While everyone recommends using sunscreen to protect the skin during gel manicures, this isn’t a viable solution.
The easiest way to understand this is to think about when you would apply the sunscreen. If you put it on before going to the nail salon, would the sunscreen withstand acetone and hand washing? How much sunscreen left is a guess. If you put it on right before your polish was applied, you would have to wait 20 minutes, as per the instructions on the bottle.
Sunscreen is also considered a contaminant. This means if any sunscreen gets on the nail bed, the gel polish will not cure properly. Even if the nail technician “removes” the sunscreen from the nail bed, it still can cause contamination. Anyone who has gotten extensions knows after washing the hair, your stylist will not apply conditioner because even if removed, it changes the consistency of the hair making the likelihood of the extensions not holding a possibility. Same thing here.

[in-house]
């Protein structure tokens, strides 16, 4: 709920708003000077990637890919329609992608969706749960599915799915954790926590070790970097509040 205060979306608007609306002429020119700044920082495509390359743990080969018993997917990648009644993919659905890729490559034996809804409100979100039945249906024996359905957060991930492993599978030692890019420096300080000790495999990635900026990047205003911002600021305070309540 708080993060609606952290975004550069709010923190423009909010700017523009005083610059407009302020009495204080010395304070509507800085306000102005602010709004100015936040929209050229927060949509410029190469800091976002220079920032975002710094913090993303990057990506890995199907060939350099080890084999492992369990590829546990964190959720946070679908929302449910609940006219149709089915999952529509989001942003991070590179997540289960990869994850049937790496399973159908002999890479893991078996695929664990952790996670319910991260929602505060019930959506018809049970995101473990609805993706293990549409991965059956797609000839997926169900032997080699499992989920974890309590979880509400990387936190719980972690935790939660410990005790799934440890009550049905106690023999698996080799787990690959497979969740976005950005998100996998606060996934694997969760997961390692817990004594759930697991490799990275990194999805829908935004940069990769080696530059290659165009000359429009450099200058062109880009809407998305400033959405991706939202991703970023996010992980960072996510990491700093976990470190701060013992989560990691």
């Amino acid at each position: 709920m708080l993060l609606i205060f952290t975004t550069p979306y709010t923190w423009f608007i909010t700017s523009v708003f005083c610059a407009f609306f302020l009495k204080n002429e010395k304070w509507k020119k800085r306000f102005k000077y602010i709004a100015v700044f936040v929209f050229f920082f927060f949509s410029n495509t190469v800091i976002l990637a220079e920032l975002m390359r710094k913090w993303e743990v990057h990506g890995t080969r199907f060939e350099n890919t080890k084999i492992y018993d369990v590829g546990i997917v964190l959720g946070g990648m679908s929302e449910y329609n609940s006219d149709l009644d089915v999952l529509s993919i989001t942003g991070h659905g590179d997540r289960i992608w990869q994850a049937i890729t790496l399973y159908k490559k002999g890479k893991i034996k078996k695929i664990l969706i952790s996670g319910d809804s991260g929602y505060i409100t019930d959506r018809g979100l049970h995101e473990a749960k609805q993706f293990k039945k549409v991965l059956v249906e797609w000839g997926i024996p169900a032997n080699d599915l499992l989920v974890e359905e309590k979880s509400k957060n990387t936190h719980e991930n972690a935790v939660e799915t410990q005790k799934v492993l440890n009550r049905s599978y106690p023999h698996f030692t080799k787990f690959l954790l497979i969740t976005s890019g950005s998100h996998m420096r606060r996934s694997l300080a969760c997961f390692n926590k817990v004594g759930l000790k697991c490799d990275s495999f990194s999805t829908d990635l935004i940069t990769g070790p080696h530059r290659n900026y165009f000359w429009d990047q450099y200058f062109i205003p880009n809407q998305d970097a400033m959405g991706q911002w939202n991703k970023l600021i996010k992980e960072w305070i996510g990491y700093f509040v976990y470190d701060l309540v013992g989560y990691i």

Improperly cured polish can lead to your polish not staying on as long meaning you will have to return to the nail salon sooner than planned. Improperly cured polish is also responsible for thousands of nail techs becoming allergic to gel products and many customers too. Unfortunately, one doesn’t always associate the allergic reaction to their gel manicure.
According to Dr. Chris Adigun, celebrated dermatologists from North Carolina, sunscreen has not been tested under light sources 1 cm above the skin that have been determined to be 4 to 6 times hotter than the sun. Another reason to question the efficacy of sunscreen.
If sunscreen worked, I would of never invented YouVeeShield. YouVeeShield works every time, easily, effectively and inexpensively.